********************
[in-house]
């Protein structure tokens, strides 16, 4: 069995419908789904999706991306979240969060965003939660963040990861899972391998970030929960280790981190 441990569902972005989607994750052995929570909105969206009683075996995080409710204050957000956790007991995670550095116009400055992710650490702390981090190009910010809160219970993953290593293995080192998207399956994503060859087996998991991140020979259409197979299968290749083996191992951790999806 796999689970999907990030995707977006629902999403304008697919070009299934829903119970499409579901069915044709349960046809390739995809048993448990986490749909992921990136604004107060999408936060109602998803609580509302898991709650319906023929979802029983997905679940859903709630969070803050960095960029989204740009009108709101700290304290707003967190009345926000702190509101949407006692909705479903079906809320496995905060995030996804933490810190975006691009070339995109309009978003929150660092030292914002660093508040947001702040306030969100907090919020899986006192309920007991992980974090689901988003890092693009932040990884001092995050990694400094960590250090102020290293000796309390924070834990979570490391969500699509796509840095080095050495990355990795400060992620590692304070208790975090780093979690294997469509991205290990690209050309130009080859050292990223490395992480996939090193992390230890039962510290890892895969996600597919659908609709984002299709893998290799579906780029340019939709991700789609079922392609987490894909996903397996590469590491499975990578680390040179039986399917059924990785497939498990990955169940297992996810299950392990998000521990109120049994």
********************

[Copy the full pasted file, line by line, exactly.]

[in-house]
């Protein structure tokens, strides 16, 4: 069995419908789904999706991306979240969060965003939660963040990861899972391998970030929960280790981190 441990569902972005989607994750052995929570909105969206009683075996995080409710204050957000956790007991995670550095116009400055992710650490702390981090190009910010809160219970993953290593293995080192998207399956994503060859087996998991991140020979259409197979299968290749083996191992951790999806 796999689970999907990030995707977006629902999403304008697919070009299934829903119970499409579901069915044709349960046809390739995809048993448990986490749909992921990136604004107060999408936060109602998803609580509302898991709650319906023929979802029983997905679940859903709630969070803050960095960029989204740009009108709101700290304290707003967190009345926000702190509101949407006692909705479903079906809320496995905060995030996804933490810190975006691009070339995109309009978003929150660092030292914002660093508040947001702040306030969100907090919020899986006192309920007991992980974090689901988003890092693009932040990884001092995050990694400094960590250090102020290293000796309390924070834990979570490391969500699509796509840095080095050495990355990795400060992620590692304070208790975090780093979690294997469509991205290990690209050309130009080859050292990223490395992480996939090193992390230890039962510290890892895969996600597919659908609709984002299709893998290799579906780029340019939709991700789609079922392609987490894909996903397996590469590491499975990578680390040179039986399917059924990785497939498990990955169940297992996810299950392990998000521990109120049994």